Despite location, no school is an island
What can we learn from countries that have devolved school management? The Australian state of Victoria has more than 1,600 public schools. From the tiniest to the largest, from cottage to castle, all are self-managing. Each has a council, each principal chooses the staff, the school decides on curriculum and programmes, and it enrols students from anywhere (except in high-demand catchments).
The Government does not supply teachers and administrative staff. It provides funds (credit and cash), and schools do the rest. A variable price per student determines the level of funding, adjusted for stage of schooling and supplemented for rurality and equity. It is probably true that none of the 1,600 principals wants to return to yesteryear.
They have matured in a system which requires active leadership, and they are more than able as a group to exercise it.
This is just as well. For in a system that contains a great many heavily- subsidised private and denominational schools, Victoria's public schools do not compete on an even playing field. Some are well located and expert at what they do. They have grown. Others serve the poor and vulnerable. They often lose their best pupils to the non-government sector. Devolved management in a "mixed" system creates big risks.
Upmarket academic schools have built up a strong resource base. Their parents all pay levies, they enrol international students (full fees), they attract all the specialist staff they need, and scale economies give them a large margin of resource flexibility, releasing teachers from the timetable to deliver other services and programmes.
Downmarket schools often struggle to maintain their rolls. They have the least flexibility, despite having the most demanding pupils. Finding the right staff is difficult, and those who do join them may not be well trained or experienced. It is one thing to have the freedom to choose staff, another thing to have well-trained staff to choose from.
Poorer schools pay the price for subsidised private schools. For these absorb the funds that are needed to compensate for deprivation and also absorb many cultural resources (pupils and their parents) from other schools. Self-management would work much better if the school system as a whole were less open to strategies of private advantage and corporate domination.
This is a risk all systems face, including those like Scotland that have only a relatively small private sector. For while devolution is intended to boost quality and equity through localised management (and possibly governance), it also enables schools and their most influential parents to exploit locational advantage, narrow the curriculum, select the most academic children and reject the rest for other schools to manage.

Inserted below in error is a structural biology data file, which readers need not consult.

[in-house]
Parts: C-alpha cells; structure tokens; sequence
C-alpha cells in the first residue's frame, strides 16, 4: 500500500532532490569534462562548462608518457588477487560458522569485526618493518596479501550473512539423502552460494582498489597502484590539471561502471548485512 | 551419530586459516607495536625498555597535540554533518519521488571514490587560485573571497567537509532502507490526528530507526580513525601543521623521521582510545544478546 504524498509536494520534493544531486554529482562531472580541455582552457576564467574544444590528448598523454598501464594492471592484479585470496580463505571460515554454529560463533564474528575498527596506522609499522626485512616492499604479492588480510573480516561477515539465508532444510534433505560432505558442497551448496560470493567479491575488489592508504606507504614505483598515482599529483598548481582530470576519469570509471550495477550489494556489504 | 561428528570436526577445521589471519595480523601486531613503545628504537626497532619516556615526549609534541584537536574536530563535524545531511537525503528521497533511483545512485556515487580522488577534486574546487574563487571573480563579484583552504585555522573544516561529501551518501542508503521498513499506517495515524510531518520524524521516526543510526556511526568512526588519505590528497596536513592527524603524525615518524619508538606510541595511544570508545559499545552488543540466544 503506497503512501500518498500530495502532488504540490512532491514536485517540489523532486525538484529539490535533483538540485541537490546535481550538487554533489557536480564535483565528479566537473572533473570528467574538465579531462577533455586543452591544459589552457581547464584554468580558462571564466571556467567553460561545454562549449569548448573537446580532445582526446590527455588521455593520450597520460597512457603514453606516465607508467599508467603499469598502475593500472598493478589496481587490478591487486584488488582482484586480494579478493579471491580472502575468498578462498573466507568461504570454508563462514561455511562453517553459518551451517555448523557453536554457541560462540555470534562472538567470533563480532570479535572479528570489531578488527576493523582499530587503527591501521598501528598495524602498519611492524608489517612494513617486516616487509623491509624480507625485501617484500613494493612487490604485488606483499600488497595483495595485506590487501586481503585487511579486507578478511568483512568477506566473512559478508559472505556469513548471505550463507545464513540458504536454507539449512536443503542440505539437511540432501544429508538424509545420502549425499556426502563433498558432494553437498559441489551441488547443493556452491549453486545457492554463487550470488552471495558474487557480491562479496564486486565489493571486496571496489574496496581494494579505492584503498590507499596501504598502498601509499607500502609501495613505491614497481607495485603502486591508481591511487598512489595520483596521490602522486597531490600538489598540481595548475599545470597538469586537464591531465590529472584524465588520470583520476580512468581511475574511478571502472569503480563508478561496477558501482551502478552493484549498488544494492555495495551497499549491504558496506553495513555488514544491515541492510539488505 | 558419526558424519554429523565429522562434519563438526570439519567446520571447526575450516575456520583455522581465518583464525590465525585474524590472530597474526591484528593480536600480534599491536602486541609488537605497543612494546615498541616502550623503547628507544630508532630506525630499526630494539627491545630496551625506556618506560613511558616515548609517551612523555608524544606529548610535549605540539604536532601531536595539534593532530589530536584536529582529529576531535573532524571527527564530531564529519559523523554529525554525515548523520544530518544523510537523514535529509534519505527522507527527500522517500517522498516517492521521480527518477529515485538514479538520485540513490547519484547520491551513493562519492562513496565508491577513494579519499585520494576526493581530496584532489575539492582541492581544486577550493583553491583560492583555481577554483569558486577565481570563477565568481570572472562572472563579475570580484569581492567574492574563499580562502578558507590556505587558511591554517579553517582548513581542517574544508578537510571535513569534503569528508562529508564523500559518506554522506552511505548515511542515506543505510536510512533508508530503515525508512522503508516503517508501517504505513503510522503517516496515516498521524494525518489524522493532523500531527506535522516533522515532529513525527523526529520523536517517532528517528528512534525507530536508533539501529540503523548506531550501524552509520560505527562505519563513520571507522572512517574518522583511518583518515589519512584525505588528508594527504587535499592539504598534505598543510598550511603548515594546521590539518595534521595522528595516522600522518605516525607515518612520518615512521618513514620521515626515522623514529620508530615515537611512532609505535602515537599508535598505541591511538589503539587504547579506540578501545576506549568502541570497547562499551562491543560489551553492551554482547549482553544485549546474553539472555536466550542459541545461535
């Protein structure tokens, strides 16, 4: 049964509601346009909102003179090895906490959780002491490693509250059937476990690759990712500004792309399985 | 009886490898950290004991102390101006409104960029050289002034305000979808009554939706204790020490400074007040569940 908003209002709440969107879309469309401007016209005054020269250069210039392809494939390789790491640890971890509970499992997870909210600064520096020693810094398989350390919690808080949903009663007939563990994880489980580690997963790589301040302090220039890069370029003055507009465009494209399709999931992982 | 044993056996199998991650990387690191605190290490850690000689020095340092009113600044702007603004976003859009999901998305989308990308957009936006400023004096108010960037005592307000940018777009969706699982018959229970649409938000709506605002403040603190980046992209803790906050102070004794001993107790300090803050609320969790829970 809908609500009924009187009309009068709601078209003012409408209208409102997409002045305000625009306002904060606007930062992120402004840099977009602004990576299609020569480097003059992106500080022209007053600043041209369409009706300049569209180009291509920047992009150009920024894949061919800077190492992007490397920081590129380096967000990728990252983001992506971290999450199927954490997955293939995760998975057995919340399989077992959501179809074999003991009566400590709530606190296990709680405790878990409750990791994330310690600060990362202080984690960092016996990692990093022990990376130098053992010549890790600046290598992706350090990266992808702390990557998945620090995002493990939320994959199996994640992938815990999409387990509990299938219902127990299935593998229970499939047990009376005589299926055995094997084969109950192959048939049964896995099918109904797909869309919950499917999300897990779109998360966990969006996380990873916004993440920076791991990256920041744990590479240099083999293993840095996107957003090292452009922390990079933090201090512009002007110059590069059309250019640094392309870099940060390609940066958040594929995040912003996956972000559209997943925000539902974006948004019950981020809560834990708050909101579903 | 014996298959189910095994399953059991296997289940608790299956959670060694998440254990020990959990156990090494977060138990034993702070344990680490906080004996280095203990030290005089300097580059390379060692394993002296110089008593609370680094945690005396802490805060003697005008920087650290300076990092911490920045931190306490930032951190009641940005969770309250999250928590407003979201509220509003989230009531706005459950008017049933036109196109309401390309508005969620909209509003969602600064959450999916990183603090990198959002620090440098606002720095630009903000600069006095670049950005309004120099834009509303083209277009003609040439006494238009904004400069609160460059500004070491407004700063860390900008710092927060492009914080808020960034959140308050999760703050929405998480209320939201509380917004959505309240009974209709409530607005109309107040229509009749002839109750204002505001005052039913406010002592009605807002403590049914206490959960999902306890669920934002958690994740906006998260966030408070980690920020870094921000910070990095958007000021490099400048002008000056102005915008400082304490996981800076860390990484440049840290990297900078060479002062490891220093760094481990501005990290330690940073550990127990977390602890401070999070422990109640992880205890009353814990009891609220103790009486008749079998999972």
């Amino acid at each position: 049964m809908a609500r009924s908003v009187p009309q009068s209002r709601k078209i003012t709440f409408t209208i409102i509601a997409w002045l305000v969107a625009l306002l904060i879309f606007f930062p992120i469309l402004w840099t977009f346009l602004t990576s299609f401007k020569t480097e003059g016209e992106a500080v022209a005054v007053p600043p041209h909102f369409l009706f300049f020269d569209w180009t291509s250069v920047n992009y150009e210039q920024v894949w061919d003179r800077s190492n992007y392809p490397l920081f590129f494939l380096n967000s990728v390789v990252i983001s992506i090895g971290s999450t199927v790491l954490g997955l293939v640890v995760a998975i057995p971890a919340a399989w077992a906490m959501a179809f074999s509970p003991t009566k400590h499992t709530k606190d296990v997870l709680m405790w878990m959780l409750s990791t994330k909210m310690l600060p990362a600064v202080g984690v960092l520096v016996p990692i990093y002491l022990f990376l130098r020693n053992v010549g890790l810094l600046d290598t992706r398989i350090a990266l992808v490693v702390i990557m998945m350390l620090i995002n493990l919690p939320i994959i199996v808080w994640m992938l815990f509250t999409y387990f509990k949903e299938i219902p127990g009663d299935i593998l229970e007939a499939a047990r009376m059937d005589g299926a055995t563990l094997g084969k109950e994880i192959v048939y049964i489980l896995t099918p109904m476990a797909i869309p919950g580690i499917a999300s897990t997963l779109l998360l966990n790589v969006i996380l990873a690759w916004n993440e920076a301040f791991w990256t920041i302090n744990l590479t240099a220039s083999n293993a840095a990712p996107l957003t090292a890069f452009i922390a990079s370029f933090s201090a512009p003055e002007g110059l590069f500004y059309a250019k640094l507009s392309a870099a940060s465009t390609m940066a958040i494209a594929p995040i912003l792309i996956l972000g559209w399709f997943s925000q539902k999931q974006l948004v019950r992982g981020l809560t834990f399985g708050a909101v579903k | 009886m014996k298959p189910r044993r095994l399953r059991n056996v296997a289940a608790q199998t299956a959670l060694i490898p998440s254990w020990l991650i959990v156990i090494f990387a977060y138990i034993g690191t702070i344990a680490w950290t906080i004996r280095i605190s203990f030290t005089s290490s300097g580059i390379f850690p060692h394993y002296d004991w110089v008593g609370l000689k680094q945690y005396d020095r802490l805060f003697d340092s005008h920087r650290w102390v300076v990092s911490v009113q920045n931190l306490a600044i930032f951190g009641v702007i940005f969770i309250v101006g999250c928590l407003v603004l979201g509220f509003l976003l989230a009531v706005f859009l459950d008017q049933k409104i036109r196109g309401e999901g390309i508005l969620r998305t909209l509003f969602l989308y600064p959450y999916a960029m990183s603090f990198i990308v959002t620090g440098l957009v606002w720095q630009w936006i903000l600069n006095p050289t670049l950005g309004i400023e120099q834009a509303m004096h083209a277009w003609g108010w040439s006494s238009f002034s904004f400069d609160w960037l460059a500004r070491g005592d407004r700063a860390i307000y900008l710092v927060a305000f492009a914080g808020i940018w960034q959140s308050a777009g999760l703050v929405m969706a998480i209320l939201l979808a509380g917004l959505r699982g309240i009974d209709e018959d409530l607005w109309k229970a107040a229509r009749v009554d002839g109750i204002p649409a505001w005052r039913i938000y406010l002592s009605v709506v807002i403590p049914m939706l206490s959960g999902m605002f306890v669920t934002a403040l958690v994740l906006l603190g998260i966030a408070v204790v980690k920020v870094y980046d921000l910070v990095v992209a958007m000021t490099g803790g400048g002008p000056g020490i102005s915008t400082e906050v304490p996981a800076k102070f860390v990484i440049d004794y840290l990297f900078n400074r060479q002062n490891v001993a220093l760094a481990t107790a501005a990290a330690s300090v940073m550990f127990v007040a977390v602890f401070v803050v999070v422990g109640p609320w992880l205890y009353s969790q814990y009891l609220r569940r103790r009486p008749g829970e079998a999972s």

The state government in Victoria has recognised that self-management alone will not reduce the marked achievement gaps which separate rich and poor. It has strengthened regional administrations (in the absence of a local government role); it has created district networks to pool experience and support; and it has invested significant additional resources in schools, networks and regional offices. It has gradually recovered some of the leverage it lost with devolution. Today, there is tougher accountability. Autonomy now has to be "earned". But there is also more support, including more dedicated or targeted support.
Scotland is a different system. Should it devolve management and governance? That depends on the problems which have to be solved. Governments tire of running systems which don't work. If only systems would work well all by themselves, what relief for politicians. Responsibility is like energy: it cannot be destroyed, only exchanged. Since communities have transferred responsibility to government to create efficient and fair systems, they must wonder why it is returning to them now, especially when resources are being withdrawn, as if this too were a law of physics.
Their bewilderment must surely be greater, seeing that Scotland's schools do work well. Or was the list of strengths that the OECD examiners provided false? Solutions are a great embarrassment when they cannot find their problems. What is devolution meant to solve in Scotland and how will that happen? Is Scotland so impatient to import not only solutions, but the problems that go with them?
If there are many lessons to be learnt from how self-managing systems work - and for whom? - there is one that is unforgettable. A school is responsible not only for its own pupils, but for those in other schools. It must not injure them through the liberties that devolution creates. No school is an island. All are exposed to the actions of others.
Devolution must not turn into a licence for predatory behaviour. Education is a public service, which means we have collective responsibility for every child, not only those in our immediate care. If there can be no orphans in education, there can be no orphanages in an education system.
Richard Teese was rapporteur for the 2007 OECD study of Scottish schooling. He is director of the centre for post-compulsory education and lifelong learning at the University of Melbourne.